Mirror-making is a consuming activity; it takes a lot of time, patience, learning, and some more patience. I've completed only one mirror, and another is in progress, but I've participated in the making of dozens while helping to teach a class at the local haven of mirror-making, the North Carolina State University (NCSU) Crafts Center. We estimate that over 60 mirrors have been completed there--about 45 in classes and 15 or so in extracurricular activities. In fact, about 15 more are in progress now. The effort has grown over the past five years into a collaborative effort that has taken advantage of the talents of many. Many opinions have been formed as experiments with materials and techniques have been debated and examined.
A successful mirror-making program requires three essential ingredients; experienced teachers, an appropriate facility, and students! Besides myself the class is taught by one of the Raleigh Astronomy Club's (RAC) optical gurus, Dr. Gary Held. Gary learned the art at the Adler Planetarium in Chicago and has made many mirrors and some lenses. In five years of mirror-making, I can't remember his giving any bad optical advice. Gary knows his stuff, and he's kind enough to share it. I would never have undertaken my first mirror had he not provided expert advice and endless patience. In addition to Gary and myself, the late Paul Kosht, who was a member of the first class, taught one of the classes while I was pregnant and unable to teach.
Another essential ingredient is having an appropriate facility where a class can be conducted. NCSU Crafts Center Director Jim Pressley, who is also a member of the RAC, became interested in mirror-making classes about five years ago. He allowed the first class to proceed and perhaps became the most enthusiastic member of that class. He has since spent zillions of hours making and refiguring several mirrors. He has a lot more experience than I!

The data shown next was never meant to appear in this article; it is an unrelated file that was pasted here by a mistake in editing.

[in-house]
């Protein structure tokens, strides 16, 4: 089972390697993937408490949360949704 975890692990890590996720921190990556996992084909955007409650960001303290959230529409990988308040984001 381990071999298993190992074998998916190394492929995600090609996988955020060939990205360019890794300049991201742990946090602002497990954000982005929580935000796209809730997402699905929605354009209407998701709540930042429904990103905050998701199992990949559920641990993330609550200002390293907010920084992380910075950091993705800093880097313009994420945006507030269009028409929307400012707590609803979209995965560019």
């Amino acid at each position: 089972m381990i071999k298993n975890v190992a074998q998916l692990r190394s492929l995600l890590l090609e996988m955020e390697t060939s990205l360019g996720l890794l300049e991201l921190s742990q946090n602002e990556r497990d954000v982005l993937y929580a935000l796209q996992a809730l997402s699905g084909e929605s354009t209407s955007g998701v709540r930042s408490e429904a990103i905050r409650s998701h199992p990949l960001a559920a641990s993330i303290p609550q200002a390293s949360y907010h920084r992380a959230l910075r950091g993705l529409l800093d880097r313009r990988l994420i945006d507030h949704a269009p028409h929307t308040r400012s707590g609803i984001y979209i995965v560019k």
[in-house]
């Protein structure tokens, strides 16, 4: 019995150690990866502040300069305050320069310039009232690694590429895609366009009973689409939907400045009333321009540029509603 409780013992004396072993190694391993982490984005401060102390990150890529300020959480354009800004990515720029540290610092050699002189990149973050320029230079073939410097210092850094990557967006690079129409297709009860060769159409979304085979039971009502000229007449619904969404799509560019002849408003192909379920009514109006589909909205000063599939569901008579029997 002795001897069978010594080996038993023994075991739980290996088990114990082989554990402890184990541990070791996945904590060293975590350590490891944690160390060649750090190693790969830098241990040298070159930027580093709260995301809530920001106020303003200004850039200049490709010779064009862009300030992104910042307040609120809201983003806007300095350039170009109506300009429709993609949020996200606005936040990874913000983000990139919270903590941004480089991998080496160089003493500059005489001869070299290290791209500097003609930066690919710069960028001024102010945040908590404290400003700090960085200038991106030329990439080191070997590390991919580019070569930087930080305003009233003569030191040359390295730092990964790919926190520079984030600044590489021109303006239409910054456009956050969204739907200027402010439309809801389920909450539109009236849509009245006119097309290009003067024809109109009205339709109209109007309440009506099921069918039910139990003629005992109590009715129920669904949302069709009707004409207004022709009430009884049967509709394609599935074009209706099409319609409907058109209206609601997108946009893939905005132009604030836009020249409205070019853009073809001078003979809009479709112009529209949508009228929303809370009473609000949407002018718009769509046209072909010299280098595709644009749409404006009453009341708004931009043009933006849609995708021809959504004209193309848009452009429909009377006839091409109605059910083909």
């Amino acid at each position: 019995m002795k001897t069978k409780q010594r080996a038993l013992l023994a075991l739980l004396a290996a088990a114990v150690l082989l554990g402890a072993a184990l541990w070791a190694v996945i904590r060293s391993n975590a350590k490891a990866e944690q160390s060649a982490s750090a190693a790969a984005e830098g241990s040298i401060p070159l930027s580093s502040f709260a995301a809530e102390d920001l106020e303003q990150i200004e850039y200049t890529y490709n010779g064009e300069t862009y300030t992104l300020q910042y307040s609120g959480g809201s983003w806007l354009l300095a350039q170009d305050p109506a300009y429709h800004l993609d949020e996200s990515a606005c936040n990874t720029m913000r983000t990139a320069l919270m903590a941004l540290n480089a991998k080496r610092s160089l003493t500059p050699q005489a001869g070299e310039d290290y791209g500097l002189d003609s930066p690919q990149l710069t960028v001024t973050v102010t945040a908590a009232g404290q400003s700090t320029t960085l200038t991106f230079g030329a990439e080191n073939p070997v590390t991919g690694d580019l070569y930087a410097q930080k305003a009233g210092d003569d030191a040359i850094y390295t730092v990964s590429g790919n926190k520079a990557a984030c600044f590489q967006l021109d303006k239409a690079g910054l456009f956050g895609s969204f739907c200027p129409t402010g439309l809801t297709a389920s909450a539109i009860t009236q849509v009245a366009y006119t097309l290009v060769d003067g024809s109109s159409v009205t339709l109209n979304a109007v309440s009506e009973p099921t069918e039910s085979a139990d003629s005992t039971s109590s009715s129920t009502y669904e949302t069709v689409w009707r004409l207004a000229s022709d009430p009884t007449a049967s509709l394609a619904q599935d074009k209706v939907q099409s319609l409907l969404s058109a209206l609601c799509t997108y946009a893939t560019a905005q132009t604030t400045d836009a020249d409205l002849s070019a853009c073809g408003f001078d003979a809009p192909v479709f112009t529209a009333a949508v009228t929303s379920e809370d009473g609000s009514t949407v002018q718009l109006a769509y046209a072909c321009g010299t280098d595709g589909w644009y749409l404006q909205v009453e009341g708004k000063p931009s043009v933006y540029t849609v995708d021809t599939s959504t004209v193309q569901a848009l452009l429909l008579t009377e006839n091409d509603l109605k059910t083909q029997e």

The mirror-making program is held in two partially underground rooms at the Crafts Center. They have concrete walls and floors which provide a thermally stable setting, and one in which a slip of the old pyrex blank can result in disaster. The grinding room hosts eight 55 gallon oil drums and some small work tables. The testing room contains a long table for measuring focal radius, and another where Foucault testing is done. A cardboard tunnel has been placed over the optical path on the testing table. This helps minimize some of the thermal disturbances caused by people in the room. When the 12 week class is not in session, the grinding and testing rooms are available for informal "lab" sessions (veritable breeding grounds for TM's). The year-round availability of the mirror-making program--the rooms and all the ancillary equipment--keeps enthusiasm alive and growing.
Class members make mostly the typical 6 inch f/8 paraboloidal mirror. Several 8, 10, and 12.5 inch mirrors have been made, and work has also been done on a 2 inch elliptical (for a Gregorian) and a 16 inch Cassegrain. A couple of the more active and generous graduates have even refigured mirrors sent to us by other amateurs in the area. Grinding proceeds on the familiar barrel top arrangement. Smoothly painted plywood tops are available for grinding and fine-grinding; tops with cleats are available for polishing and figuring. Cleats spaced for different diameter blanks fit on any barrel. A photo-negative table and eye loupe are very useful when looking for pits during grinding.
Abrasives are to some extent a matter of preference. Lab users supply their own while the class members use Willmann-Bell kits. The kits are used as a matter of convenience, although their price has grown since our first class. Experiments with different abrasives have ended in some debate, but some ideas are generally agreed upon. For example, many of us feel that 320 and 500 grit silicon carbide sometimes produce excess fracturing and pitting problems. Most prefer to use Aluminum Oxide if possible. We have also found that using 3 micron aluminum oxide lapping powder to end fine grinding shortens polishing time. We have used several different abrasives for polishing and figuring. Some have used cerium oxide and a pitch lap to polish out, followed by red rouge and a pitch lap to figure. Others have used cerium oxide and self-adhesive felt polishing pads to polish out, followed by rouge and a pitch lap to figure. The consensus seems to be that while the polishing pads seem to work faster, they produce a very rough surface that has to be smoothed with rouge and a lap. Since the pads require extra work on a lap to smooth, I prefer to skip the pads and use only a lap.